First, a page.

• Consequently, I think it will not create the same degree of desirability and therefore not trigger a similar degree of early replacements compared to the iPhone 6/6+ .
    • Second, Price: The device is meaningfully more expensive starting at $999 which may put some buyers off.
    • Third, Law of large numbers. The bigger Apple becomes, the more difficult it is to post the kind of growth that the valuation of the shares now demands.
  • I think that the iPhone X will stimulate a replacement cycle but one that is smaller in magnitude compared to the iPhone 6.
  • With my optimistic hat on, I can just about get comfortable with the following unit shipment growth (calendar quarters): Q4 17 15% YoY, Q1 18 8% YoY, Q2 18 22% YoY, Q3 18 10% YoY.
  • This gives me 245m units shipped during the next fiscal year which is below current expectations.
  • The net result is that I think expectations for fiscal 2018 need to come back somewhat which is likely to trigger a sell -off in the shares bringing the valuation down somewhat.
  • Hence, I think that the time is right to take some money of the table and put it somewhere else.
  • Tencent, Baidu and Microsoft have less immediate downside in my opinion.

Android – Further deterioration.

Reply to this post

 

 

 

 

 

Apple is 577x better at software upgrades.

  • Both Android 8.0 Oreo and iOS11 have been available for a few weeks and has highlighted, once again, how bad the situation in Android.
  • I continue to believe this has a fundamental impact on the Android user experience, loyalty and monetisation.
  • Data from android.developer.com shows that Android Oreo is present on 0.2% of Google Android devices while iOS11 is present on 38.5% of all iOS devices.
  • Android Oreo has been available for 44 days (August 21st 2017) while iOS has been available for just one third of that time (15 days, September 19th 2017).
  • This means that the iOS user base is, on average, being upgraded 577x more quickly than Google’s user base of Android devices.
  • To compound the problem, it looks as if the rate at which the user base is transitioning to newer versions of Android is slowing down.
  • 12 months ago, Android 7.0 Nougat had 0.1% share of the user base and currently it has just 17.8%.
  • At this rate it will take 5 years and 7 months for Oreo to completely penetrate Google’s own Android user base.
  • This is substantially worse than the 4 years that I have observed in previous years.
  • This means that when Google makes an innovation in functionality that requires a modification to be made to the underlying Android OS, it will take the best part of 6 years for this innovation to make it into the hands of all of its Android users.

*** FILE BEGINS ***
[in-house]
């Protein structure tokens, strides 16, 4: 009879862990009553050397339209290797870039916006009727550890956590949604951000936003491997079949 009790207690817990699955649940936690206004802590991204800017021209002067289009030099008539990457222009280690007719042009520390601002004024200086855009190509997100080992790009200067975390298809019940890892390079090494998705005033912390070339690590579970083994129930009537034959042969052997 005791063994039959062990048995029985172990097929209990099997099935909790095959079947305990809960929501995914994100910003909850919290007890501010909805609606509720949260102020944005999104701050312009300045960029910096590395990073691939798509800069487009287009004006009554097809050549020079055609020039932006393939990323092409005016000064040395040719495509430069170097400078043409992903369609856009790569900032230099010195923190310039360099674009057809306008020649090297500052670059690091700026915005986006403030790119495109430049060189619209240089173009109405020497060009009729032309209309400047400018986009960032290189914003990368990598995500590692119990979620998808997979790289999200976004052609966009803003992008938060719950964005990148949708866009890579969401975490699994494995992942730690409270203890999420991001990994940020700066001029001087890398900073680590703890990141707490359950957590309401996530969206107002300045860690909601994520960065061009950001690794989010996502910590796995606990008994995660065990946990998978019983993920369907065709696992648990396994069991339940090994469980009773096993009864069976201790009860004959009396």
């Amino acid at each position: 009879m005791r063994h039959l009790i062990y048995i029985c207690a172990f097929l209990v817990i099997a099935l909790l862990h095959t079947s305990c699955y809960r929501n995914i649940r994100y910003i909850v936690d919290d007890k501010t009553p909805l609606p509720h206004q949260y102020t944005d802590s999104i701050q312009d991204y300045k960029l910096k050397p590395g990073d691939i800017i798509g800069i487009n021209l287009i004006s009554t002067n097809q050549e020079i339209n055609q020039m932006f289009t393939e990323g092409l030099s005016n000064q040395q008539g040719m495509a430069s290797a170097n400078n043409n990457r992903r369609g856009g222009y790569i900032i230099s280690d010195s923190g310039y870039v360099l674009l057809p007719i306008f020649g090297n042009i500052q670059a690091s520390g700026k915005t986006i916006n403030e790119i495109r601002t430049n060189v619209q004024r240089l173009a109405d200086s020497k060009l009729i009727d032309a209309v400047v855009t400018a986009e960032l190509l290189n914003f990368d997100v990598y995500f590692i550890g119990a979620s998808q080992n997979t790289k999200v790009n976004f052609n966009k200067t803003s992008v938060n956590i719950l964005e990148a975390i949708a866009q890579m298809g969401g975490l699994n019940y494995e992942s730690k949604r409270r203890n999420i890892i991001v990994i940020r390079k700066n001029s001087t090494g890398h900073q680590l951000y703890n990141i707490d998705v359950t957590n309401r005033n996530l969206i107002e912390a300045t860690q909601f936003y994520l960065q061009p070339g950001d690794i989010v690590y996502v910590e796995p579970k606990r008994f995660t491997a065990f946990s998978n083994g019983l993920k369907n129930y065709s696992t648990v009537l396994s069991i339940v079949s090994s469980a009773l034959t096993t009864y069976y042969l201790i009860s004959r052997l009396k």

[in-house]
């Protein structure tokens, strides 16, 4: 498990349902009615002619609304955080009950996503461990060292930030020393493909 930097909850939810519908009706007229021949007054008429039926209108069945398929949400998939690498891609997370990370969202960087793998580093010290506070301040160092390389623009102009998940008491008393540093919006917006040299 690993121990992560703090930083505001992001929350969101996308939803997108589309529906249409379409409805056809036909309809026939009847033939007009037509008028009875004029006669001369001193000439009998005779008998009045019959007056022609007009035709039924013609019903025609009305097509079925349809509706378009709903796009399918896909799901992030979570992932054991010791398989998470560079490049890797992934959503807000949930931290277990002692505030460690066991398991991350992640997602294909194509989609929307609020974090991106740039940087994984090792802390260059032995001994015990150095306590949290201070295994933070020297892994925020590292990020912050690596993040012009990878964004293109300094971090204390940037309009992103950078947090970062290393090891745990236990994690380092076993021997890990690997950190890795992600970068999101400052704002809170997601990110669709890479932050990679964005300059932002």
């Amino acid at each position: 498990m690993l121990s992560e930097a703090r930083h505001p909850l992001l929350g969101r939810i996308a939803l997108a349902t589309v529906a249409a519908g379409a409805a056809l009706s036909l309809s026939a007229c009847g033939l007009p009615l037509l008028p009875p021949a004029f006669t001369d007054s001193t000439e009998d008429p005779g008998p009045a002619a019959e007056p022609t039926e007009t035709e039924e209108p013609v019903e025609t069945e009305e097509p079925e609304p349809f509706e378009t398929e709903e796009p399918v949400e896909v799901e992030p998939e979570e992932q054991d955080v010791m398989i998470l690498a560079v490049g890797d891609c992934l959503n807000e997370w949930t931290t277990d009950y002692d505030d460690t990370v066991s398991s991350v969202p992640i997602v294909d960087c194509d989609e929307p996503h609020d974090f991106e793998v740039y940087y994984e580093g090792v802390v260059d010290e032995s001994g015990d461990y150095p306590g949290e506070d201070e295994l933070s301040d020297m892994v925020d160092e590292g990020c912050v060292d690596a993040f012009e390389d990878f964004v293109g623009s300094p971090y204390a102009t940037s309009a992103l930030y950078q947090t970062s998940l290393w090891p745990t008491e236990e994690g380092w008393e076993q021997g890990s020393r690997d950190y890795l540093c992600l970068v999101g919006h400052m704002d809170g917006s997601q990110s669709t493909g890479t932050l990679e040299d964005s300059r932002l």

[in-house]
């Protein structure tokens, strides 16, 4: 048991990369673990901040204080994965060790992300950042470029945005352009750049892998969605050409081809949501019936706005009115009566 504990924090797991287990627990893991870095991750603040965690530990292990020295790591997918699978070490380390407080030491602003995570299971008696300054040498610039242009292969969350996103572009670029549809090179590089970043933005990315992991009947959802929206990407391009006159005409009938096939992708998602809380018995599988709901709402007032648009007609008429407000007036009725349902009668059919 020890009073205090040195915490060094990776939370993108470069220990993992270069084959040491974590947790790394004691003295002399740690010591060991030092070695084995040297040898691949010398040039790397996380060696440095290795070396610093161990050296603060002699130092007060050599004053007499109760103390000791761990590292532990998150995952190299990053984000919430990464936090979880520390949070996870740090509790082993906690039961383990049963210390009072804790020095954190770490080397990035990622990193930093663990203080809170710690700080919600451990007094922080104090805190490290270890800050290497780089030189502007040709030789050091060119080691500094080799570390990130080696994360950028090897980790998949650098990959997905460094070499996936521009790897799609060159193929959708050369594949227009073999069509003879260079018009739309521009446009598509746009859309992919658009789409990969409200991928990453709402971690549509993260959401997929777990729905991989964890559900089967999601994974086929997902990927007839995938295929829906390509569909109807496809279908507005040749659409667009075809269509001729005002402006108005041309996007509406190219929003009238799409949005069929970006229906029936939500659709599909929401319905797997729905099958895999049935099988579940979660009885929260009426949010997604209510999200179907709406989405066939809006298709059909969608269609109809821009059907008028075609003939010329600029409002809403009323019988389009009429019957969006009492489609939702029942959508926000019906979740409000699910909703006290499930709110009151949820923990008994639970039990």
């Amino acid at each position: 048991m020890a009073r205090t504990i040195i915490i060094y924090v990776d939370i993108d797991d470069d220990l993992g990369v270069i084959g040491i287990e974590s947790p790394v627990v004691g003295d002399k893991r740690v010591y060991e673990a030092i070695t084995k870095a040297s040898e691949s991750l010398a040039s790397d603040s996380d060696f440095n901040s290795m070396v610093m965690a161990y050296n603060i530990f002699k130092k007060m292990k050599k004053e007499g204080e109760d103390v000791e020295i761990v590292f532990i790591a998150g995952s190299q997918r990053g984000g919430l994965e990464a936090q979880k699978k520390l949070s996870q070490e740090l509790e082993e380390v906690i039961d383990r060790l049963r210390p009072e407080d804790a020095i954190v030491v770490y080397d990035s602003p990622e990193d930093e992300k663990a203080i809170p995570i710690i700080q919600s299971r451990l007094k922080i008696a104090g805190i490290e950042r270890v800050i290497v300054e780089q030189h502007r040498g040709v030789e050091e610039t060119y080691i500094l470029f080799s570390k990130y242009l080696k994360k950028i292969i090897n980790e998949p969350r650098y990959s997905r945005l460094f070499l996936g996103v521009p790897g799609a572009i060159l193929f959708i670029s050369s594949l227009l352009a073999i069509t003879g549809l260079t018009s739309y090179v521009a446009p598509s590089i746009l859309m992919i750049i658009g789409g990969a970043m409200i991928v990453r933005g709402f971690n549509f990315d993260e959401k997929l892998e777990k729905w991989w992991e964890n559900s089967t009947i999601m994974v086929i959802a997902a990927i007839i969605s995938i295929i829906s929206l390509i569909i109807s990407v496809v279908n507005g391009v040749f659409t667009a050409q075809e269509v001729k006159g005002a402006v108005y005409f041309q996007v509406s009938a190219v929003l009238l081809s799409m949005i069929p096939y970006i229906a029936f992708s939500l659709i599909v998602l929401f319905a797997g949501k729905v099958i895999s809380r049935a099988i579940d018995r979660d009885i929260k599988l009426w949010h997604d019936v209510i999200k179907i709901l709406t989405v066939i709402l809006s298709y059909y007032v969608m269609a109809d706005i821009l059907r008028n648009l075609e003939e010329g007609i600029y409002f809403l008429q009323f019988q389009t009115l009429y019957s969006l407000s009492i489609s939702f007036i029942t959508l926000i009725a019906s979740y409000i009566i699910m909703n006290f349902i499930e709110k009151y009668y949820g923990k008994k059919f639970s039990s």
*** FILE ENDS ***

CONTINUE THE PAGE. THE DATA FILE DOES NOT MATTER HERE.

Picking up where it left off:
• By contrast this process is essentially complete on iOS devices within about 3 months.
  • Effectively Google is spending money on R&D that stands to benefit its competitors more than it benefits itself.
  • If Apple takes a fancy to something launched at Google i/o, it can include the innovation in its latest version and have it deployed to essentially all of its users long before Google Android makes double figures.
  • This combined with the endemic fragmentation, substantially hampers the user experience on Android making it inferior to iOS.
  • I think there is substantial financial upside for Google if it can fix this problem which is why I continue to believe that Google Android will eventually become fully proprietary.
  • This is the only way by which Google can fix these problems and it comes as no surprise that both Android Auto and Android Wear are fully proprietary.
  • While the status quo persists, Apple profitability on iPhone is unlikely to be challenged although I am much more cautious around revenue growth.
  • I continue to be indifferent to both Apple and Alphabet, preferring instead, Tencent, Baidu and Microsoft.

 

iPhone X – One trick pony

Reply to this post

 

 

 

 

 

Face ID will make or break this device.

  • I have long believed that this year’s iPhone offerings will not trigger a super cycle of replacement but with a lukewarm reception for the iPhone 8 is likely to mean that it is up to the iPhone X to drive Apple’s bottom line beyond expectations.
  • When I look at the iPhone X and compare it to the Galaxy s8 / s8+ or the Note 8, it is frankly, unremarkable.
  • Furthermore, I suspect that on a side by side test, the Galaxy s8 screen may well come out on top.
  • However, the Galaxy s8/s8+ and Note 8 all fall over where every Android phone always falls over which is: software.
  • All the apps are there but they never seem to work quite as well as they do on iOS leaving the whole experience feeling disjointed despite best in class hardware.
  • In my opinion the weakest feature of this year’s Samsung line-up is the facial recognition which is very slow and unreliable on the best of days.
  • Almost anything other than a perfect situation causes it to fail and sunglasses, hats and even lollipops are a no go.
  • The end result is a trip back in time to when Nokia ruled the smartphone market where I end up using a PIN to unlock the device 90% of the time.
  • This is where the iPhone X can leave Samsung in the dust as I suspect that almost everywhere else (except perhaps the processor) it is likely to be somewhat behind.
  • However, in order to do this Face ID on the iPhone X has to be flawless which is a tall order especially as it failed to recognise one of Apple’s best-known executives first time.